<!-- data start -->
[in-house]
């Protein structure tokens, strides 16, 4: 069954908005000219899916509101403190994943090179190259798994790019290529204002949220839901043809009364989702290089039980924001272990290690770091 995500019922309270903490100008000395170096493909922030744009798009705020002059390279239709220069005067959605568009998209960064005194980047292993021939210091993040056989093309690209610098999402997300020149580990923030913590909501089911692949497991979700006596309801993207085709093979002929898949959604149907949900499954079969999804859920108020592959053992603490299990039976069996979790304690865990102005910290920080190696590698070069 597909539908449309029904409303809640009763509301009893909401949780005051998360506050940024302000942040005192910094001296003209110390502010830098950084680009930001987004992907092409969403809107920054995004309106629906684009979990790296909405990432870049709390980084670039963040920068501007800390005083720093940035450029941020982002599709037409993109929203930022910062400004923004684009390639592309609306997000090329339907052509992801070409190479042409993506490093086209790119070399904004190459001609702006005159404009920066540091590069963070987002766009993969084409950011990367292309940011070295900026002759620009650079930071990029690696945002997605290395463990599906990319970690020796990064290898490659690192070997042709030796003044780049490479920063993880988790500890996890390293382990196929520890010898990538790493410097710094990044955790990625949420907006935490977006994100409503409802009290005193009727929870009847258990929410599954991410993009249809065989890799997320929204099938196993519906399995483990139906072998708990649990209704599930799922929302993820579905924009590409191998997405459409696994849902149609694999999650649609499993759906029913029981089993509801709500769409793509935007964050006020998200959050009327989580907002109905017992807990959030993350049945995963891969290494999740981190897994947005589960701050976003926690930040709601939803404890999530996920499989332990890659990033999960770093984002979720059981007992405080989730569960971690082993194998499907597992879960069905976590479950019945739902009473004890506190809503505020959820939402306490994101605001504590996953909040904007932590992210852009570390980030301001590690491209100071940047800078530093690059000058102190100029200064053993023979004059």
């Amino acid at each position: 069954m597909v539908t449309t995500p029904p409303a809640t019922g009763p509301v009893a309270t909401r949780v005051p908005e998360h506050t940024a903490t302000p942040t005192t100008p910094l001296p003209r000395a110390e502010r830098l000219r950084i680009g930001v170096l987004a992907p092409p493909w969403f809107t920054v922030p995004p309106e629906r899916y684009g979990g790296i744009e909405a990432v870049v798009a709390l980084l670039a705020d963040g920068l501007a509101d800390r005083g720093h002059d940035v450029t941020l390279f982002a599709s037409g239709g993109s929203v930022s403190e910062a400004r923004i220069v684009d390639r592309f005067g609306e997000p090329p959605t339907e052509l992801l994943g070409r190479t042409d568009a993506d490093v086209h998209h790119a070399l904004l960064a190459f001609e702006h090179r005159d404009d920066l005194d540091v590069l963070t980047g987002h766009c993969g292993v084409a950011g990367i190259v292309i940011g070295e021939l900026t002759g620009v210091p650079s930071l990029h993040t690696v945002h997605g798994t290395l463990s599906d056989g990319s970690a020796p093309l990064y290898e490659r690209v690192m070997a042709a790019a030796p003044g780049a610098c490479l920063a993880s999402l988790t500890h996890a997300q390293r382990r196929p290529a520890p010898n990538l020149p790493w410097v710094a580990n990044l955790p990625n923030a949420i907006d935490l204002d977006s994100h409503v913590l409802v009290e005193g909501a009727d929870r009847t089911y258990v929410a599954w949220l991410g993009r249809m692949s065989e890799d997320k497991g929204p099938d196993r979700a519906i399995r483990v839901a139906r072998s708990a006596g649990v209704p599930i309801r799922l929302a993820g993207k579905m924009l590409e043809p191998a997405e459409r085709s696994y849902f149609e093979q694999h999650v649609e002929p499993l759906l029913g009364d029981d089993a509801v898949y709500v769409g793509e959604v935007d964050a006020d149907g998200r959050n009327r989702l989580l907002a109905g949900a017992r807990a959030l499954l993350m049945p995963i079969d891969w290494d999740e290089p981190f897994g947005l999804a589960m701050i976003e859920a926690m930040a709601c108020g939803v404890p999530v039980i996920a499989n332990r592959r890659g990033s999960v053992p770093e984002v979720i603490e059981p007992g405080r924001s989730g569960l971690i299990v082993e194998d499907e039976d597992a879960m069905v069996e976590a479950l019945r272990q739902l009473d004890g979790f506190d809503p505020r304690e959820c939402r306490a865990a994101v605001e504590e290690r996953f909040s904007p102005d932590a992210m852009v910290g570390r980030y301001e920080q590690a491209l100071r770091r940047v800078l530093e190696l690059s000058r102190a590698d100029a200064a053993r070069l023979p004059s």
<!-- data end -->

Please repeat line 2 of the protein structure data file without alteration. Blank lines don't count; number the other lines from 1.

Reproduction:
């Protein structure tokens, strides 16, 4: 069954908005000219899916509101403190994943090179190259798994790019290529204002949220839901043809009364989702290089039980924001272990290690770091 995500019922309270903490100008000395170096493909922030744009798009705020002059390279239709220069005067959605568009998209960064005194980047292993021939210091993040056989093309690209610098999402997300020149580990923030913590909501089911692949497991979700006596309801993207085709093979002929898949959604149907949900499954079969999804859920108020592959053992603490299990039976069996979790304690865990102005910290920080190696590698070069 597909539908449309029904409303809640009763509301009893909401949780005051998360506050940024302000942040005192910094001296003209110390502010830098950084680009930001987004992907092409969403809107920054995004309106629906684009979990790296909405990432870049709390980084670039963040920068501007800390005083720093940035450029941020982002599709037409993109929203930022910062400004923004684009390639592309609306997000090329339907052509992801070409190479042409993506490093086209790119070399904004190459001609702006005159404009920066540091590069963070987002766009993969084409950011990367292309940011070295900026002759620009650079930071990029690696945002997605290395463990599906990319970690020796990064290898490659690192070997042709030796003044780049490479920063993880988790500890996890390293382990196929520890010898990538790493410097710094990044955790990625949420907006935490977006994100409503409802009290005193009727929870009847258990929410599954991410993009249809065989890799997320929204099938196993519906399995483990139906072998708990649990209704599930799922929302993820579905924009590409191998997405459409696994849902149609694999999650649609499993759906029913029981089993509801709500769409793509935007964050006020998200959050009327989580907002109905017992807990959030993350049945995963891969290494999740981190897994947005589960701050976003926690930040709601939803404890999530996920499989332990890659990033999960770093984002979720059981007992405080989730569960971690082993194998499907597992879960069905976590479950019945739902009473004890506190809503505020959820939402306490994101605001504590996953909040904007932590992210852009570390980030301001590690491209100071940047800078530093690059000058102190100029200064053993023979004059």